P. T. JYOTHI DATTA
Mumbai-February 22, 2012
It was a decision grounded in practical reasons, but Bliss GVS Pharma’s strategy to sell its anti-malarial medicines through retail channels in African countries seems to have worked for it.
It managed to steer away from large players including Indian drug-makers like Cipla and Ipca, active in the global-funds-driven Government tenders market in these countries.
But that is poised to change – the African anti-malarial drugs market is set to get stirred. Bliss is preparing to make a play for the funds-driven segment, and companies like Cipla are eyeing the private, retail market. Africa accounts for over 80 per cent of the global malaria incidence.
Bliss targeted the retail market as its manufacturing facility was old and would not have passed World Health Organisation (WHO) specifications, says Managing Director, Mr S.N. Kamath, rather candidly. Positioning itself in a niche segment, the company targeted 26 African markets, with the exception of Botswana and South Africa, he said.
But over the next six to 12 months, Bliss is targeting the tender-driven market – where the Government sources large volumes from companies that offer medicines at reasonable prices. These Government-run programmes are supported by global funding organisations including UNAIDS, the Gates Foundation and the Global Fund for AIDS, Tuberculosis and Malaria.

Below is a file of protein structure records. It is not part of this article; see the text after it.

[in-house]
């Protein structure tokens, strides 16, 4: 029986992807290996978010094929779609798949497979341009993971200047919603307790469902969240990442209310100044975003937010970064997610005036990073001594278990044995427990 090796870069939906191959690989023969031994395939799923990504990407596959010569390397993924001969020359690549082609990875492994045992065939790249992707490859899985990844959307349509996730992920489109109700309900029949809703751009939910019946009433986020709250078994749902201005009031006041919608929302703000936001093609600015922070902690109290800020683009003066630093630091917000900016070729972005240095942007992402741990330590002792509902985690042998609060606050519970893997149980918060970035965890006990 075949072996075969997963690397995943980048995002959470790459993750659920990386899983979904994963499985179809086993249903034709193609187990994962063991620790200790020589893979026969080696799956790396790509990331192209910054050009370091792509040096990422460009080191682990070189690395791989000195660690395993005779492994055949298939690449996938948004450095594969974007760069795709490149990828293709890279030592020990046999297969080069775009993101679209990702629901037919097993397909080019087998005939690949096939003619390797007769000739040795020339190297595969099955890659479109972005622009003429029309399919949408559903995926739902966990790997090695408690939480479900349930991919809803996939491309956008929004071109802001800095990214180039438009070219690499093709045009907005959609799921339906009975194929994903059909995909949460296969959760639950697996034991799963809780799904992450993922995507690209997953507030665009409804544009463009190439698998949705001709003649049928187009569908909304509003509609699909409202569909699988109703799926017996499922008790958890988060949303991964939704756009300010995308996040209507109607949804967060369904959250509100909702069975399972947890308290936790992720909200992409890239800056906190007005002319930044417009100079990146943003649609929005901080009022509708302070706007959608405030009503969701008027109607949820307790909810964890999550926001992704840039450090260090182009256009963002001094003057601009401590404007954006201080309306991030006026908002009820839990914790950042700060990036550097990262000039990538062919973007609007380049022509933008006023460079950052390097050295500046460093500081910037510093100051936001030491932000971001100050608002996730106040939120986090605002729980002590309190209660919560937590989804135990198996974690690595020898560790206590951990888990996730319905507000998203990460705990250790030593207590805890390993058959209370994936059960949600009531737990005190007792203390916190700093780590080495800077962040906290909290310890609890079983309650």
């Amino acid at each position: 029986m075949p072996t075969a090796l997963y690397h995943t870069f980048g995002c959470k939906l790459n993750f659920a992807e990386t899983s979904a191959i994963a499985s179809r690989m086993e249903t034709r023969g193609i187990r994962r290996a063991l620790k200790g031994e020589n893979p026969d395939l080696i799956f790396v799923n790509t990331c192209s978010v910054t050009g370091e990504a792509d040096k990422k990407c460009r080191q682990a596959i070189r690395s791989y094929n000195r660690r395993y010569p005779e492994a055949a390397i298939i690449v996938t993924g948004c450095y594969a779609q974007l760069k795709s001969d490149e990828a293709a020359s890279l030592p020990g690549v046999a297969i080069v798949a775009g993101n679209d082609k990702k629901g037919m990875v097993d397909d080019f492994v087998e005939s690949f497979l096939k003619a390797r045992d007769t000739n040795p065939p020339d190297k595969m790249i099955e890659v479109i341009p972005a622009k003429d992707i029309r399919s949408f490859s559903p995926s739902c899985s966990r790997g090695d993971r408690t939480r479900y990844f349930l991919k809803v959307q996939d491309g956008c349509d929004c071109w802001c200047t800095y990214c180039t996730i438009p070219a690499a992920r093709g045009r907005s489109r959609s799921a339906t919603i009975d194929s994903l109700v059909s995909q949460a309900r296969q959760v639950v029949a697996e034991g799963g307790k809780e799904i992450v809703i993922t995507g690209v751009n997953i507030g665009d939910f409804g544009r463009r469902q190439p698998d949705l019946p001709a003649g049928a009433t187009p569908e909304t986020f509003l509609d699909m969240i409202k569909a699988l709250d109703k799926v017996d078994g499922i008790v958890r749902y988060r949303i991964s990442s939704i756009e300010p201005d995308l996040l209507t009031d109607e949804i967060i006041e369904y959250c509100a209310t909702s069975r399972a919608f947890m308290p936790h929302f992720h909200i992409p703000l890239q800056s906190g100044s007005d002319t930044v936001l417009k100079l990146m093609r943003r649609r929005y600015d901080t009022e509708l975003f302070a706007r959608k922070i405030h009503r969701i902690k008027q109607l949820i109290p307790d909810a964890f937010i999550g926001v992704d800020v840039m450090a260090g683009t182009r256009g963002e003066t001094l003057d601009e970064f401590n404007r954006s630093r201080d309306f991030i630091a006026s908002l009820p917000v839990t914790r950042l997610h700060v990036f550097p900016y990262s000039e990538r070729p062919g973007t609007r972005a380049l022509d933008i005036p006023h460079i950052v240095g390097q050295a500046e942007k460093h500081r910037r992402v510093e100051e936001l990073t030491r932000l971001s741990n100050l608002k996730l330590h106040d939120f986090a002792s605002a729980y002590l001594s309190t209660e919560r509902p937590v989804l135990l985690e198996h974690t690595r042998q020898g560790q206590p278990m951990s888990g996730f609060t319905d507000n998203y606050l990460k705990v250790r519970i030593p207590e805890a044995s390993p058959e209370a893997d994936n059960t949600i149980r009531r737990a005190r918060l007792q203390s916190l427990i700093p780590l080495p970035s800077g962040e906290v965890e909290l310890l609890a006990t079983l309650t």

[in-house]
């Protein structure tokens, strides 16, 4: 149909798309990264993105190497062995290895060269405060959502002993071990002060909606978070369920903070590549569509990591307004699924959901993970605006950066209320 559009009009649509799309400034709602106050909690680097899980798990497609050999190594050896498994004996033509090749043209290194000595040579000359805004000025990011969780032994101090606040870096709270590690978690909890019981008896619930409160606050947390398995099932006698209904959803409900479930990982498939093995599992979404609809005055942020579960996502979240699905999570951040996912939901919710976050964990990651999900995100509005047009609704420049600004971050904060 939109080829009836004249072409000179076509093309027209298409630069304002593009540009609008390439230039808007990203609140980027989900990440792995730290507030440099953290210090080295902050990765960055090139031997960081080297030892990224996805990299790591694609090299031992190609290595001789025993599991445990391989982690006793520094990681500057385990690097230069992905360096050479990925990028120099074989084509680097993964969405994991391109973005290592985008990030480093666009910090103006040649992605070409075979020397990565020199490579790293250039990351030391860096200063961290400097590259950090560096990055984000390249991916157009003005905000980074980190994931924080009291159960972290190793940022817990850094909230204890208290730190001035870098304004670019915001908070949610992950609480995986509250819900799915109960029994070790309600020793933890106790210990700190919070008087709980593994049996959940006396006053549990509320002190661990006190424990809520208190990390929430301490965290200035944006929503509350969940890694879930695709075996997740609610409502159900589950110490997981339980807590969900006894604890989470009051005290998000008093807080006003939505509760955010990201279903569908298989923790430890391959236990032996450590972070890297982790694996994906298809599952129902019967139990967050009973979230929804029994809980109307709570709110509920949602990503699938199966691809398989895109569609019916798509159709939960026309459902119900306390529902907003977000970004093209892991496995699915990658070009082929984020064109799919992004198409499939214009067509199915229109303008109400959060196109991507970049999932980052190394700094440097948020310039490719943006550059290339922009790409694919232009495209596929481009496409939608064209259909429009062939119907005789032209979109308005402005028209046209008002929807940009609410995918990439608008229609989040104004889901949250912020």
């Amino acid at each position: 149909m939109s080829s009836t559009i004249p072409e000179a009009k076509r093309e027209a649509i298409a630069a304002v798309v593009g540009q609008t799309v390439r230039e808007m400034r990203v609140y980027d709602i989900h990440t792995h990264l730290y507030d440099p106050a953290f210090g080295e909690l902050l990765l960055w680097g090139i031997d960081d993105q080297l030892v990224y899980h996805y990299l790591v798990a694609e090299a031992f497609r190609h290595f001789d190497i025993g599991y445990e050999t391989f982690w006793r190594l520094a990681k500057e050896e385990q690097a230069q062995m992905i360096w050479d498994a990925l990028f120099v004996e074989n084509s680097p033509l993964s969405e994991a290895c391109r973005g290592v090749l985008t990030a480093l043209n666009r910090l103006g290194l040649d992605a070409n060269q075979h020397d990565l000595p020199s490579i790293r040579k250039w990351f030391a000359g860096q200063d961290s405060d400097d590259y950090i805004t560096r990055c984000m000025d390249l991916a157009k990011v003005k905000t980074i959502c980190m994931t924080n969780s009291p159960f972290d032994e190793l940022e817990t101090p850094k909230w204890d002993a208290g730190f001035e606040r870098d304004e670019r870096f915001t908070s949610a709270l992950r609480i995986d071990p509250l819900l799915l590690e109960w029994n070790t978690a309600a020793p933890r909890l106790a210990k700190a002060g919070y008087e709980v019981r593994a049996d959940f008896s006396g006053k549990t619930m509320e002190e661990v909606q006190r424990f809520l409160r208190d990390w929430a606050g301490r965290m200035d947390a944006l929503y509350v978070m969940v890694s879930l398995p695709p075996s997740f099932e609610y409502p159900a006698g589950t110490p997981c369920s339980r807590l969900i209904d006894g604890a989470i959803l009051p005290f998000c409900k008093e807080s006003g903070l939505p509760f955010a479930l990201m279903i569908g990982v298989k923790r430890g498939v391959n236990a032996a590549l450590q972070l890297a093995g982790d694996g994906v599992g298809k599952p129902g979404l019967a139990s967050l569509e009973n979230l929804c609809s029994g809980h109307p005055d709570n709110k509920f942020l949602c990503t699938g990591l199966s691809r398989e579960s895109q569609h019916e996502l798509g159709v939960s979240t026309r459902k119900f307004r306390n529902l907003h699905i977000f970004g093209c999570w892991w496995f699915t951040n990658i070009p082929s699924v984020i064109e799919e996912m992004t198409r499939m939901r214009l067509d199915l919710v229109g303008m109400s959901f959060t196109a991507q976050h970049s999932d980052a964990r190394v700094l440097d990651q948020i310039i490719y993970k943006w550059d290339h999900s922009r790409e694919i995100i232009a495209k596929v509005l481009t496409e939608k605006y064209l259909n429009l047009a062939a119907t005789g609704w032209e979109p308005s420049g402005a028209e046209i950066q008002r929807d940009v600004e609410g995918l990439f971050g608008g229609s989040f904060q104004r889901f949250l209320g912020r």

With India being home to several manufacturing facilities that meet global regulatory standards, Mr Kamath says, Bliss will tie up with a third-party to manufacture anti-malarials and target the African tender market. About 80 per cent of Bliss’ over Rs 220-crore turnover comes from exports and a lion’s share of that comes from anti-malarials…Read more.
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- Fake and poor quality malaria drugs risk crisis in Africa, warn scientists (guardian.co.uk)
- Malaria kills twice as many people as previously thought, research finds (guardian.co.uk)
- Protecting an anti-malarial drug from developing resistance (thehindu.com)
- WHO sets new goal in fight against malaria (seattletimes.nwsource.com)
- WHO aims for ‘near zero’ malaria deaths by 2015 (ctv.ca)
- Zero malaria deaths by 2015: WHO sets new goal (cbsnews.com)
- WHO sets new goal in fight against malaria (sfgate.com)